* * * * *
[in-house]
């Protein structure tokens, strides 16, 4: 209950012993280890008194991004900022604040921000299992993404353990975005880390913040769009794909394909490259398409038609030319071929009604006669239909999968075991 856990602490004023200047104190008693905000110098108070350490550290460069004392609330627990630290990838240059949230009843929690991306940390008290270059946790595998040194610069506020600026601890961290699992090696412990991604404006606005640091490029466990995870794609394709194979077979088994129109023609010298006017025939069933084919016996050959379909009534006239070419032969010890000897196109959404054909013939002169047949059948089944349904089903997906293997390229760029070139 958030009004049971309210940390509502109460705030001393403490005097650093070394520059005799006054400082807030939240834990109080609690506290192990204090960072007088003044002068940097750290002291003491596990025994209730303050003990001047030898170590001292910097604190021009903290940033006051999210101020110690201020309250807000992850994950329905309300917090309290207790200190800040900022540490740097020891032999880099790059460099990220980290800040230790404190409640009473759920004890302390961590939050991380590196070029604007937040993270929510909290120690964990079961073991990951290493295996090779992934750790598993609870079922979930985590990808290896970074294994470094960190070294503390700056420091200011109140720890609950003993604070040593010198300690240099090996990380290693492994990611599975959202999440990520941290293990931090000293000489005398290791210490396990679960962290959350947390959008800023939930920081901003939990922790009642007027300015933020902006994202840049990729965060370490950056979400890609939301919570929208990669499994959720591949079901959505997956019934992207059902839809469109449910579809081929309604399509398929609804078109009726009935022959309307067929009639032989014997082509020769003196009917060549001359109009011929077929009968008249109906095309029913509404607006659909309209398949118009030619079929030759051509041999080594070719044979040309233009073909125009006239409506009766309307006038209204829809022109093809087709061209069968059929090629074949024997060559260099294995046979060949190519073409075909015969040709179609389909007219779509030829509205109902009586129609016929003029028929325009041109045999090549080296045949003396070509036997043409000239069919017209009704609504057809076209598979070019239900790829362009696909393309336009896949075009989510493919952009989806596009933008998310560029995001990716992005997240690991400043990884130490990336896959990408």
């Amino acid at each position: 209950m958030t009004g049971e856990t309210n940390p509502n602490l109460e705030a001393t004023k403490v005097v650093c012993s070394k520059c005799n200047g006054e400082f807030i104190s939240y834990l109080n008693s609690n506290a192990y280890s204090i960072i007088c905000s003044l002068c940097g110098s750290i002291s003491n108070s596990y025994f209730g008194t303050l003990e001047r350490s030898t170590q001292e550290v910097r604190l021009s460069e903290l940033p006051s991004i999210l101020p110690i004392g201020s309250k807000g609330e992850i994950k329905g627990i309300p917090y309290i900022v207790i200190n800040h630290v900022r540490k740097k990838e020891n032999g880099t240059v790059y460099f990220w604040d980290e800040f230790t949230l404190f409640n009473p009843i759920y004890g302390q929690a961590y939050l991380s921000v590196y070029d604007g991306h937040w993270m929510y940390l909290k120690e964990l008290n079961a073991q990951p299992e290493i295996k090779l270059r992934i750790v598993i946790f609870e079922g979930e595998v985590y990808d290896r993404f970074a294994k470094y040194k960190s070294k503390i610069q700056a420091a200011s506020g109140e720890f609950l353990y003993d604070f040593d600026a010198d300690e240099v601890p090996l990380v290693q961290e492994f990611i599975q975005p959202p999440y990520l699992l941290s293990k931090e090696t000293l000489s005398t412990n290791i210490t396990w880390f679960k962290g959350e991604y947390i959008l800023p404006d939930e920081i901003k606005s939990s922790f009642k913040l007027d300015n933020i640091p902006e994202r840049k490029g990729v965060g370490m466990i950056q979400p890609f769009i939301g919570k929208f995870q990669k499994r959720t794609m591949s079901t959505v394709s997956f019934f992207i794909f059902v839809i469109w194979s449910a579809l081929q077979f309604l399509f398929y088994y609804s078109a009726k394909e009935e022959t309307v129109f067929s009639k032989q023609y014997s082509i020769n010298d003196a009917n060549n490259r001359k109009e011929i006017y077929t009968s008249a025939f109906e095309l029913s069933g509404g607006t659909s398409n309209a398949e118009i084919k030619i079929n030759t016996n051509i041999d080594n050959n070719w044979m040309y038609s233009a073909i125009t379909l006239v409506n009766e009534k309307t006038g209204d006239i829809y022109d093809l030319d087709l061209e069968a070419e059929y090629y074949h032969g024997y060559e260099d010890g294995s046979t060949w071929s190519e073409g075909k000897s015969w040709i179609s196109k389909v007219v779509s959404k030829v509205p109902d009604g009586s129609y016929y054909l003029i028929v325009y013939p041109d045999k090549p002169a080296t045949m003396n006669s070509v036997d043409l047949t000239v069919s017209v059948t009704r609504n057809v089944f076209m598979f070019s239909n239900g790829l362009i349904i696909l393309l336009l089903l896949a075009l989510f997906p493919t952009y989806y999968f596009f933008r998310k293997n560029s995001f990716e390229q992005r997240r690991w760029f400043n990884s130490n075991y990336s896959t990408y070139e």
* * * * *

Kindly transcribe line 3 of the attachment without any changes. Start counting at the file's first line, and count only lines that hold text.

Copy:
């Amino acid at each position: 209950m958030t009004g049971e856990t309210n940390p509502n602490l109460e705030a001393t004023k403490v005097v650093c012993s070394k520059c005799n200047g006054e400082f807030i104190s939240y834990l109080n008693s609690n506290a192990y280890s204090i960072i007088c905000s003044l002068c940097g110098s750290i002291s003491n108070s596990y025994f209730g008194t303050l003990e001047r350490s030898t170590q001292e550290v910097r604190l021009s460069e903290l940033p006051s991004i999210l101020p110690i004392g201020s309250k807000g609330e992850i994950k329905g627990i309300p917090y309290i900022v207790i200190n800040h630290v900022r540490k740097k990838e020891n032999g880099t240059v790059y460099f990220w604040d980290e800040f230790t949230l404190f409640n009473p009843i759920y004890g302390q929690a961590y939050l991380s921000v590196y070029d604007g991306h937040w993270m929510y940390l909290k120690e964990l008290n079961a073991q990951p299992e290493i295996k090779l270059r992934i750790v598993i946790f609870e079922g979930e595998v985590y990808d290896r993404f970074a294994k470094y040194k960190s070294k503390i610069q700056a420091a200011s506020g109140e720890f609950l353990y003993d604070f040593d600026a010198d300690e240099v601890p090996l990380v290693q961290e492994f990611i599975q975005p959202p999440y990520l699992l941290s293990k931090e090696t000293l000489s005398t412990n290791i210490t396990w880390f679960k962290g959350e991604y947390i959008l800023p404006d939930e920081i901003k606005s939990s922790f009642k913040l007027d300015n933020i640091p902006e994202r840049k490029g990729v965060g370490m466990i950056q979400p890609f769009i939301g919570k929208f995870q990669k499994r959720t794609m591949s079901t959505v394709s997956f019934f992207i794909f059902v839809i469109w194979s449910a579809l081929q077979f309604l399509f398929y088994y609804s078109a009726k394909e009935e022959t309307v129109f067929s009639k032989q023609y014997s082509i020769n010298d003196a009917n060549n490259r001359k109009e011929i006017y077929t009968s008249a025939f109906e095309l029913s069933g509404g607006t659909s398409n309209a398949e118009i084919k030619i079929n030759t016996n051509i041999d080594n050959n070719w044979m040309y038609s233009a073909i125009t379909l006239v409506n009766e009534k309307t006038g209204d006239i829809y022109d093809l030319d087709l061209e069968a070419e059929y090629y074949h032969g024997y060559e260099d010890g294995s046979t060949w071929s190519e073409g075909k000897s015969w040709i179609s196109k389909v007219v779509s959404k030829v509205p109902d009604g009586s129609y016929y054909l003029i028929v325009y013939p041109d045999k090549p002169a080296t045949m003396n006669s070509v036997d043409l047949t000239v069919s017209v059948t009704r609504n057809v089944f076209m598979f070019s239909n239900g790829l362009i349904i696909l393309l336009l089903l896949a075009l989510f997906p493919t952009y989806y999968f596009f933008r998310k293997n560029s995001f990716e390229q992005r997240r690991w760029f400043n990884s130490n075991y990336s896959t990408y070139e």